For my motorhome, I ripped out the standard leisure battery and installed a bank of lithium ones. I use a type called LIPO4, which is safe for habitation areas (i.e. you can sleep atop of these bad boys and be perfectly safe).

Whilst you can discharge lithium batteries at 50% of their capacity, you can charge them at that rate too — a big benefit when you use as much power as the Lambs do. If you were to drain it down to 0% (which is extremely unlikely), you can charge it at 50 amps an hour, meaning it could go from completely dead to fully charged in just two hours.

We have six 150 Ah lithium batteries in our motorhome, so that’s 900 Ah total usage — 15 to 18 times more power than you would usually have. 900 Ah means we can draw a maximum of 450 amps, which comfortably meets the requirements for the aforementioned coiffure perfecter.

But how do you connect a hairdryer to a battery in the first place?

A cartoon image of two solar panels beneath the sun.

For that, you’ll need an inverter: a device that sits between the device and the battery, and converts DC electricity to AC electricity.

For low-power items, like laptop chargers, a small inverter is fine. But as soon as you want something more powerful you’ll need something much bigger. I chose a NDS 3000W Pure Sine Wave Inverter.

The inverter plugs into a priority switch, which prioritises power from the “outside” (AKA the national grid). If you’re not on hook-up, it switches automatically to the inverter. The result? All sockets inside the motorhome work just as at home — seamless power, 24 hours a day.

But with all batteries, comes the question of charging. There are three different methods of charging that I use:

1)  Mains hook-up

This is the obvious one, which almost all caravans and motorhomes benefit from. We have two chargers that charge from the mains at 50 amps each. At this rate, it would take 9 hours to get back to full capacity.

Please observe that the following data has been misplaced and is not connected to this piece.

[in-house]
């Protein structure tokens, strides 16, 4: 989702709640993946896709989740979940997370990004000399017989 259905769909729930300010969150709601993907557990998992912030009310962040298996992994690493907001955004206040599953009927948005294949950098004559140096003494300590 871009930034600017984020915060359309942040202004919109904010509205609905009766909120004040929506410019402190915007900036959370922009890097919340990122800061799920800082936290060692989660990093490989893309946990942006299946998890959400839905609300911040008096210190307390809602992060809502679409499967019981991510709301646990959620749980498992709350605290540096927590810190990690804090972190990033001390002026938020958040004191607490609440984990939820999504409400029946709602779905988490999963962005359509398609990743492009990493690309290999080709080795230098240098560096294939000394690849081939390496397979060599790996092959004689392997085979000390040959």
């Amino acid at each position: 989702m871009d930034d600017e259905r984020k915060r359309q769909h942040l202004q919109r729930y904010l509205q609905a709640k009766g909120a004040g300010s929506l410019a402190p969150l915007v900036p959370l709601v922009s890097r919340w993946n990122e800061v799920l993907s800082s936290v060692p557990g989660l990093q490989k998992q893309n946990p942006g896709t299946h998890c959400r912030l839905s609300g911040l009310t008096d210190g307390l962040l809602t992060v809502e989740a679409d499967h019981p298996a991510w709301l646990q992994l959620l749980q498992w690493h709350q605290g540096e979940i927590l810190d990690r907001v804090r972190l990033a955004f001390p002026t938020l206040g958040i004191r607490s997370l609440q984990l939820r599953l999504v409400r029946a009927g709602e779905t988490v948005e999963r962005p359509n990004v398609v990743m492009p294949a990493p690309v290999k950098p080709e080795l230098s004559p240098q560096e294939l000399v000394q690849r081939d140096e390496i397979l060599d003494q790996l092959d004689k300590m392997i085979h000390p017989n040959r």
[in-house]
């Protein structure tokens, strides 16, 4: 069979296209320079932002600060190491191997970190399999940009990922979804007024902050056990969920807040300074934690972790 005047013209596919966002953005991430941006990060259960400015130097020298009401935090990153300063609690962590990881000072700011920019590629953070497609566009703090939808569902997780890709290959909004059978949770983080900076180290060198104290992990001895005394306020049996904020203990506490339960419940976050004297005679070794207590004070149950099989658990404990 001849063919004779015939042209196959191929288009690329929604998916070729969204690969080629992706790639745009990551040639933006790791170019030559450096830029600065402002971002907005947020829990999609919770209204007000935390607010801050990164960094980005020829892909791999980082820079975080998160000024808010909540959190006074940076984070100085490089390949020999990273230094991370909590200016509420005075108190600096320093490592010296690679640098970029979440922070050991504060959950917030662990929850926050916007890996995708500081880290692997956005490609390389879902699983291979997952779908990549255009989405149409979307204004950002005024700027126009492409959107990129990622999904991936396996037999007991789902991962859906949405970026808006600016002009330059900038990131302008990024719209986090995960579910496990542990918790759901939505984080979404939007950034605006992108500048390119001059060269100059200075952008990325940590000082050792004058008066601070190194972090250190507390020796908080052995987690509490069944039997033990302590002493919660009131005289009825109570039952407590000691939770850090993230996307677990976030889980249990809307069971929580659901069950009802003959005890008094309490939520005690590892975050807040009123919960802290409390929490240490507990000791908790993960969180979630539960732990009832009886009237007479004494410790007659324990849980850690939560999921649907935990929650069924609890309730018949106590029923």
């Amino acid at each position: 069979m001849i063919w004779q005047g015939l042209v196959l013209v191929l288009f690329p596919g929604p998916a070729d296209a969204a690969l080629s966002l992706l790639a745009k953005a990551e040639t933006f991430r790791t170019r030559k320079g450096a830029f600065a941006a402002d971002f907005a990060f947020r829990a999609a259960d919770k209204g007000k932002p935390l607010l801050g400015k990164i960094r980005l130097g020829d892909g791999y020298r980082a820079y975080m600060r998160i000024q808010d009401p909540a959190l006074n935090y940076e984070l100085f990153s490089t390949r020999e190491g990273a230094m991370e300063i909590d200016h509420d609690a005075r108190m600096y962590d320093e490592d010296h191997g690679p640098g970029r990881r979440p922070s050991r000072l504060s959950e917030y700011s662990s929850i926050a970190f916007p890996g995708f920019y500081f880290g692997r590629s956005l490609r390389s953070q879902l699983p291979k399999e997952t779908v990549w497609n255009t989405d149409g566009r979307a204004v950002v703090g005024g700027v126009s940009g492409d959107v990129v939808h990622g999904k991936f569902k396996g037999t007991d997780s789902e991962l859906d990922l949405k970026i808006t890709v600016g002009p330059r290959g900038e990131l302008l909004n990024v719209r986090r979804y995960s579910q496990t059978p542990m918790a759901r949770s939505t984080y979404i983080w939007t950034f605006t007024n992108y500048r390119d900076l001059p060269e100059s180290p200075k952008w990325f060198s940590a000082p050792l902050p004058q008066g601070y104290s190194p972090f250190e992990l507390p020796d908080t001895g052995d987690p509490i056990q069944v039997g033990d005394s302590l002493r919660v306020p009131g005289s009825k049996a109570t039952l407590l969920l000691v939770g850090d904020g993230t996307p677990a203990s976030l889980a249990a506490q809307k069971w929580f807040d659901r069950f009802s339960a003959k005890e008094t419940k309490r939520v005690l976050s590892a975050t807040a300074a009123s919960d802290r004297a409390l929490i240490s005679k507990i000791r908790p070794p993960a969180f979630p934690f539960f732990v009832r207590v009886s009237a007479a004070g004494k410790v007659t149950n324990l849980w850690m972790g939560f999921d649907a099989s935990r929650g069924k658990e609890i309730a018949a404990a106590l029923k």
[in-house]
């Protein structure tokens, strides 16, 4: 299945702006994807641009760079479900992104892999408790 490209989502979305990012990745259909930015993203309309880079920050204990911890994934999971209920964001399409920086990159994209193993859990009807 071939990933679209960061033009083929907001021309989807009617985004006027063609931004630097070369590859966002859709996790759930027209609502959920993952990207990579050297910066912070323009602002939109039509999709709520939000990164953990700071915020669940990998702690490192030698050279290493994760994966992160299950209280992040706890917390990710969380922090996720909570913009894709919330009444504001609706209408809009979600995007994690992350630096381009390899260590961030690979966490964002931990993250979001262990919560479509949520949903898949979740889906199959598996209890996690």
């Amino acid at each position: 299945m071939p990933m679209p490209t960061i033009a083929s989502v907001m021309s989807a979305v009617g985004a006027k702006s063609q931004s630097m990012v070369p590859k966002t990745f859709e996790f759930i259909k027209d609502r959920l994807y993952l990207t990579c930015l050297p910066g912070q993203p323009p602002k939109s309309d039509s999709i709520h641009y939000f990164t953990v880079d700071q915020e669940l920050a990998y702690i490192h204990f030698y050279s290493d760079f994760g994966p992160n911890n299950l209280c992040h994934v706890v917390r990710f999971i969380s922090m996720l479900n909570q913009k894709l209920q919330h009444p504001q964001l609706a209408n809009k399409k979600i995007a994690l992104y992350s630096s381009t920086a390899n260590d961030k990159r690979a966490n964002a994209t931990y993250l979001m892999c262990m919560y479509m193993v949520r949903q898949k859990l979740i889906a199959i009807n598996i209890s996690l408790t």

2)  Solar power

We have 700W of solar panels on the roof. On a reasonably sunny day, you can expect 600W (40 amps). It would take approximately 22.5 hours (3 days of glorious sunshine) for a full charge. When at home, I leave the motorhome on the driveway with the panels doing their job ready for our next weekend getaway.

3)  A battery-to- battery (B2B) charger

The B2B charger goes in between the lithium battery bank and the alternator. It simulates the load on the alternator, drawing current from it and feeding it into the batteries. I have two of these chargers, which can be plugged in whilst driving. I also upgraded our alternator to one with a greater capacity to power the B2B chargers in addition to all the engine electrics.

Now, I’m not going to lie — this is an extreme set-up. Everything is doubled up. For most people, 200 Ah would be plenty, perhaps doubling to 400 Ah to be on the safe side. 900 Ah is taking things more than a couple of steps further.

For me to be able to relax on this working holiday, it was important that I had 100% confidence in the system. This set up offered a fast-charging solution with plenty of capacity, and back-up options in case something stopped working.

Or, for those — like me — who enjoy a formula:

Lithium batteries + solar panels + B2B chargers = total peace of mind.


bottom of page